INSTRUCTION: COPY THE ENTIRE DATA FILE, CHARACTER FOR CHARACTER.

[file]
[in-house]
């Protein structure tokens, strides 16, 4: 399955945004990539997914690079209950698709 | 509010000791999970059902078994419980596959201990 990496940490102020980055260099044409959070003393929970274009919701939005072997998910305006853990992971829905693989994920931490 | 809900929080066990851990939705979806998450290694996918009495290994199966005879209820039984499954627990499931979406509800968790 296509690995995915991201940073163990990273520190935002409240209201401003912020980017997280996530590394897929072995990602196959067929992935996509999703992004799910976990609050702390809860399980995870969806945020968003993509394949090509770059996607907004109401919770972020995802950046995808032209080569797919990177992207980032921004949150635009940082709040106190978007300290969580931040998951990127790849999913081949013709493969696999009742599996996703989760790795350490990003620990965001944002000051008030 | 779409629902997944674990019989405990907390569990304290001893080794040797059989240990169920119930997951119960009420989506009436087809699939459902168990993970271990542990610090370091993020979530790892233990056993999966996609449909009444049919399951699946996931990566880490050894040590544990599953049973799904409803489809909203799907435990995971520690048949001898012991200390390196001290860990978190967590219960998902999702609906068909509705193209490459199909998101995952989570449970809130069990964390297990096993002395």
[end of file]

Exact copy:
[in-house]
């Protein structure tokens, strides 16, 4: 399955945004990539997914690079209950698709 | 509010000791999970059902078994419980596959201990 990496940490102020980055260099044409959070003393929970274009919701939005072997998910305006853990992971829905693989994920931490 | 809900929080066990851990939705979806998450290694996918009495290994199966005879209820039984499954627990499931979406509800968790 296509690995995915991201940073163990990273520190935002409240209201401003912020980017997280996530590394897929072995990602196959067929992935996509999703992004799910976990609050702390809860399980995870969806945020968003993509394949090509770059996607907004109401919770972020995802950046995808032209080569797919990177992207980032921004949150635009940082709040106190978007300290969580931040998951990127790849999913081949013709493969696999009742599996996703989760790795350490990003620990965001944002000051008030 | 779409629902997944674990019989405990907390569990304290001893080794040797059989240990169920119930997951119960009420989506009436087809699939459902168990993970271990542990610090370091993020979530790892233990056993999966996609449909009444049919399951699946996931990566880490050894040590544990599953049973799904409803489809909203799907435990995971520690048949001898012991200390390196001290860990978190967590219960998902999702609906068909509705193209490459199909998101995952989570449970809130069990964390297990096993002395």